Do your homework, be patient and be ready to pounce when the right one comes a long. Good luck.
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Old 03-08-2016, 01:35 PM   #5
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My Newmar has a 330 Cummins and I wouldn't go any lower than that.

Especially if you like doing some of your own maintenance, a side radiator is a must. With the radiator off to the side, it's so easy to access most things on that engine without going through your back bed. I'm also a huge fan of residential refrigerators. They cool better and if you want them to run going down the road, hook them to an inverter and run off your battery bank. I would consider it a negative if the coach didn't have a residential refrigerator. In fact I think Dometic is about to come out with a residential model for RV's (although I bet it's a lot more spendy than the one you can buy at Home Depot but probably built more for the road).
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Old 03-08-2016, 02:07 PM   #6
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Quote:
Originally Posted by barmcd View Post
You've asked a lot of questions in one post and you'll get a lot of answers, but the problem is, you are looking at definitive answers to subjective questions. There are very few absolutes in RVing. For instance, I like a fiberglass roof, but there are lots of people with a rubber roof and no issues as well as people with a fiberglass roof with plenty of issues.

I suggest you do a search of the forum for each question you have mentioned and read, read, read. At the end of that you'll have a lot of information, but probably no definitive answers. You'll have to do your own evaluation and make up your own mind.

I like Monaco, Country Coach and Newmar. Tiffin has a good reputation too, but I never warmed up to them. We decided early on to not look at Winnebago. Personal preference really. What do you like?

I've had two diesel pickups with Cummins engines and I'm partial to something I'm familiar with, but CAT is good too.

Except for Newmar, you get whatever chassis comes with the brand and model you decide to buy. Monaco coaches come with at least three different kind of Roadmaster chassis. Country Coach comes with a Gillig or Dynamax depending on year. With Newmar you can look for a freightliner chassis with Cat engine or Spartan chassis with Cummins. The Spartan chassis had issues with ball joints in the years we were looking at so that eliminated most of the Newmar coaches out there unless the owner had done the repair.

We were looking at 36 feet, but ended up with 40 footer and couldn't be happier.

I like a hard surface roof such as aluminum or fiberglass. In my mind, harder is better, but the aluminum roof normally has a seam down the middle because it's two pieces and has more places to leak.

We rarely put out an awning so power awnings wouldn't be something we'd like to pay for.

You'll have a hard time finding a coach with a real gas oven and the newer the coach, the more likely it is to have a microwave/convection oven

Norcold, a common OEM fridge, has a bad reputation. Do a lot of research on this.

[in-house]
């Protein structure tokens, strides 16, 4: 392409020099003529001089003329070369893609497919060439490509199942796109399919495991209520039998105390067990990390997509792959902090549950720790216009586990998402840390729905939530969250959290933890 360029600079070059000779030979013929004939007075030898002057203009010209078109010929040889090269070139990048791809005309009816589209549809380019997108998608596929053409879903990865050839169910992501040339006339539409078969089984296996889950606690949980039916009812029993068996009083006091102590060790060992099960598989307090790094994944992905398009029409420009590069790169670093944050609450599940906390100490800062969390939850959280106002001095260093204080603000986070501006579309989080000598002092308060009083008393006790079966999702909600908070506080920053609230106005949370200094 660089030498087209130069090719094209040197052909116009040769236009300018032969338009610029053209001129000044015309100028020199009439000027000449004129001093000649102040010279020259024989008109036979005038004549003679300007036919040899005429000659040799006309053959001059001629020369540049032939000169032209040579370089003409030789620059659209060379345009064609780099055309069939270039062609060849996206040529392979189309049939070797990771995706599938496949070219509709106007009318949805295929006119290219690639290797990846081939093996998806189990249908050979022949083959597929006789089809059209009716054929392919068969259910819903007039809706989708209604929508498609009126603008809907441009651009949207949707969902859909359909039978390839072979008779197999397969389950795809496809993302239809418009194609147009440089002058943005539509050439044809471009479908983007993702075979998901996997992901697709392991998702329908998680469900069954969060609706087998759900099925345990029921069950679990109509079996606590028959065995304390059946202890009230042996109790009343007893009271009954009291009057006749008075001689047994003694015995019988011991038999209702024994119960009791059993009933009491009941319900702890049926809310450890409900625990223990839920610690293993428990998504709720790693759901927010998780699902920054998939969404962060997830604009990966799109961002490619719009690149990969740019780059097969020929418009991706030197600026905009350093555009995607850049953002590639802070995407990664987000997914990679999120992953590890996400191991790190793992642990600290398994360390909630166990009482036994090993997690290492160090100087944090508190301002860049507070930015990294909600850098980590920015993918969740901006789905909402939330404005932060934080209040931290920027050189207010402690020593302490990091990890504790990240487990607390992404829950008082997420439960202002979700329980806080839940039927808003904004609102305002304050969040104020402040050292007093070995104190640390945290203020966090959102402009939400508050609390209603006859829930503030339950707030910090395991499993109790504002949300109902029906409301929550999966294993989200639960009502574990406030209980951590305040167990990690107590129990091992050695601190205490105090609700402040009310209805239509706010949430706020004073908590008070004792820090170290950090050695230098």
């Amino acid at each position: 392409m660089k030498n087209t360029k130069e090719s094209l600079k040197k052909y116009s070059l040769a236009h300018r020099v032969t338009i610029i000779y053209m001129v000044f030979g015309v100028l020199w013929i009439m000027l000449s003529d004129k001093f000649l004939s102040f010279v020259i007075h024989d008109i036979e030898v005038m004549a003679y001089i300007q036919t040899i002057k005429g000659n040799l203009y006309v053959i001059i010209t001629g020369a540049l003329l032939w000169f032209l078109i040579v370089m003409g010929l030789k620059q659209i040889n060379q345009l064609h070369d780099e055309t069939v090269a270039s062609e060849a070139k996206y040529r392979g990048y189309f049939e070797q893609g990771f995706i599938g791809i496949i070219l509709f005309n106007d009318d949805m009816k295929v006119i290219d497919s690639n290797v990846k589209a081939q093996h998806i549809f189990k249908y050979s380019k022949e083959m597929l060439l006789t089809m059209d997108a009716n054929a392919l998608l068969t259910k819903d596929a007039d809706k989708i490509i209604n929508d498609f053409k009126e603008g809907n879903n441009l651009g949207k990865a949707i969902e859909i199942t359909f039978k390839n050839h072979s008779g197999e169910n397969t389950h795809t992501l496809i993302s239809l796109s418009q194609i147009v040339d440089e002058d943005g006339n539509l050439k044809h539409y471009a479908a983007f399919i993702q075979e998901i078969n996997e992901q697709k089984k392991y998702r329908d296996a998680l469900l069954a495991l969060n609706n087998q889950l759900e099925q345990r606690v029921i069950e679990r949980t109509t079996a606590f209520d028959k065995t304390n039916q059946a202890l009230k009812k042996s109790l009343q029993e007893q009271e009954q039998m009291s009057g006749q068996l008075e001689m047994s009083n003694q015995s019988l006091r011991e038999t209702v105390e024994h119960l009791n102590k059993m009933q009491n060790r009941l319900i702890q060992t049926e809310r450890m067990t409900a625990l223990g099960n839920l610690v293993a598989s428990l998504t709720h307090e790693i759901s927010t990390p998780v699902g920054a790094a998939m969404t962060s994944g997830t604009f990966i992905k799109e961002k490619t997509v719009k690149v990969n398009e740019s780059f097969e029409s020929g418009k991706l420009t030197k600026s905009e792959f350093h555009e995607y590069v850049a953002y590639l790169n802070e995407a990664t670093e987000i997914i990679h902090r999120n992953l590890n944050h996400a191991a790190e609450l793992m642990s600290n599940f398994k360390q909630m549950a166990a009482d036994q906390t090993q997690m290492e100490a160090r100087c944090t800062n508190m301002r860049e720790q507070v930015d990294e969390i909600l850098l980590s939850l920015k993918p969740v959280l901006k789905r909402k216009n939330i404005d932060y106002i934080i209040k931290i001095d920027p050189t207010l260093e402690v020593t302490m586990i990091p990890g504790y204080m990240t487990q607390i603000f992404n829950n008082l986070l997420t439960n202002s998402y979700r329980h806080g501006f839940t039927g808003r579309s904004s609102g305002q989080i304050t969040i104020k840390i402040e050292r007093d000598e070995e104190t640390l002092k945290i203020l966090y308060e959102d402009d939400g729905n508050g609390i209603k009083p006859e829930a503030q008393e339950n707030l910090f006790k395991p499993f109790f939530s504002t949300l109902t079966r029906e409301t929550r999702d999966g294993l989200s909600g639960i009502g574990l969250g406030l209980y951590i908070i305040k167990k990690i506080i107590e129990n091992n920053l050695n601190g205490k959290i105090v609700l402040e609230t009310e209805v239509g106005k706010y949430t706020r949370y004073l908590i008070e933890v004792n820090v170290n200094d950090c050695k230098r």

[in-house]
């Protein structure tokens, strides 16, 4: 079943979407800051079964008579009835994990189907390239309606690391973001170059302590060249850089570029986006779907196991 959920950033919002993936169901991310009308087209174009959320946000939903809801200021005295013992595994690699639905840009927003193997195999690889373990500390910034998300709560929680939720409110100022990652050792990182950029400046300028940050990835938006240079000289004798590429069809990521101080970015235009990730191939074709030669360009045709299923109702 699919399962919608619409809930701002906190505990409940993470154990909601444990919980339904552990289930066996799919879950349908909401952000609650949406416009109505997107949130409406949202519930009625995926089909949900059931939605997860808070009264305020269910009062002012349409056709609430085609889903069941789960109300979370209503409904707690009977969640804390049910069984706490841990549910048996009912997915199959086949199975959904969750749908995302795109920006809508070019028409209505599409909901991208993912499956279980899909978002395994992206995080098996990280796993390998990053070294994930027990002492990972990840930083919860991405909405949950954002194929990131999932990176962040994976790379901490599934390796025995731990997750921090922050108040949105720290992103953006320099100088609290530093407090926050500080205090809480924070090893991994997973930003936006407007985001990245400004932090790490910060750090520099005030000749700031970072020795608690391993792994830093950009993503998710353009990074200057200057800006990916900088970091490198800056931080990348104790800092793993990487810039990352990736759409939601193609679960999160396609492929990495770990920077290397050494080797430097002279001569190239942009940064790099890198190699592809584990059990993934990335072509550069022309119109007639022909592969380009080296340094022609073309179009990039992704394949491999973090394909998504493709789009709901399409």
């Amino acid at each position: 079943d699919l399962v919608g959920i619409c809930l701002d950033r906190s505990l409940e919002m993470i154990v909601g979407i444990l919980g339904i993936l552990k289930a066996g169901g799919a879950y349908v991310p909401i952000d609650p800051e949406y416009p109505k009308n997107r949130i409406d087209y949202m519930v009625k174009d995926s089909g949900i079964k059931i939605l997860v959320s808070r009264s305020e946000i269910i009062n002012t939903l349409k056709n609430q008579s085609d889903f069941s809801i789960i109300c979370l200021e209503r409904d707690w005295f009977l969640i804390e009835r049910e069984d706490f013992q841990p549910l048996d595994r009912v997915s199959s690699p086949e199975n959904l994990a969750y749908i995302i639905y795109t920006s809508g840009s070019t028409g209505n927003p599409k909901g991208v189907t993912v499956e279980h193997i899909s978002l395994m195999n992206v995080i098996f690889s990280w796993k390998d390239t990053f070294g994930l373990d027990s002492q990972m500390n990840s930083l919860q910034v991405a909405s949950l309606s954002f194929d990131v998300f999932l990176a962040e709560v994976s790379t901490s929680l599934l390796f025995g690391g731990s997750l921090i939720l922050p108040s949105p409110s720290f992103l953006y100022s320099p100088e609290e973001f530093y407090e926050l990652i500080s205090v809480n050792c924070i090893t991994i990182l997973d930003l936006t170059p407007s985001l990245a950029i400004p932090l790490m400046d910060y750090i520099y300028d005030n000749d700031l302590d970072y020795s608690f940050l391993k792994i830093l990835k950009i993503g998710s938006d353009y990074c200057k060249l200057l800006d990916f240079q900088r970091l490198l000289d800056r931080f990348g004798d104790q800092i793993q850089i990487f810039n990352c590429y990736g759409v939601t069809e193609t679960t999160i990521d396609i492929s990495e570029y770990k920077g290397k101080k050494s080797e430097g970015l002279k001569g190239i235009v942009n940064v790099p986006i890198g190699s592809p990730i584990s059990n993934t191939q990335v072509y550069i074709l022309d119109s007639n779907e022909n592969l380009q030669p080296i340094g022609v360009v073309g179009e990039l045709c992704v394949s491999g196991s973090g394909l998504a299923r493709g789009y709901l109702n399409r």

Any older coach is going to need an entertainment center upgrade unless it's been done. Our 2000 model came with two HD TVs a CD, DVD, TV satellite dish, satellite radio and surround sound system. We got lucky.

Most class A's we saw had air horns. A lot of them had water stains around the air horn location because they leak if you don't take care of them. They sound cool.

We don't have power shades, but are exploring the possibility of adding them in the future. They make driving in to the sun easier on the eyes.

We explored solar panels, but mounting the permanently to the roof won't work for us since we camp in parks are are frequently in the shade. They also add another hole in the roof to leak.

Six volt batteries give you more storage capacity which is great for boondocking. We don't do that much so it was a bonus for us. Our coach is rarely unplugged when we're not moving though.

We like chairs and not a dinette. Personal preference really. Do you like coke or root beer?

We pulled the washer/dryer combo out of the coach within a week of buying it. Everybody has preferences, but we'd rather walk into a laundromat and use four washing machines at the same time and be done with it in an hour. The PO said it took 3 hours to wash and dry a load in our combo unit---too long for us.

Full body paint is a fairly recent development and more desirable in my opinion. We have it on ours only because the coach was painted by the PO.

The single most important consideration for us was the CONDITION of the coach. Almost everything else can be fixed, replaced, removed or otherwise worked around. There are a lot of leaky coaches out there with mold and rotten walls and floors.

Do your homework, be patient and be ready to pounce when the right one comes a long. Good luck.

Thanks, so much! Will try and answer a few of your own questions, and the first thing that comes to mind is coke or root beer! Honestly, I haven't had a soft drink since I was a teenager....as I've always been aware of the added sugar, and my to-go-to drink is tea & coffee. Always have a bottle of water with me as well to keep hydrated as needed. So, my drinks are a little more bland than many others...so also may my motorhome options list.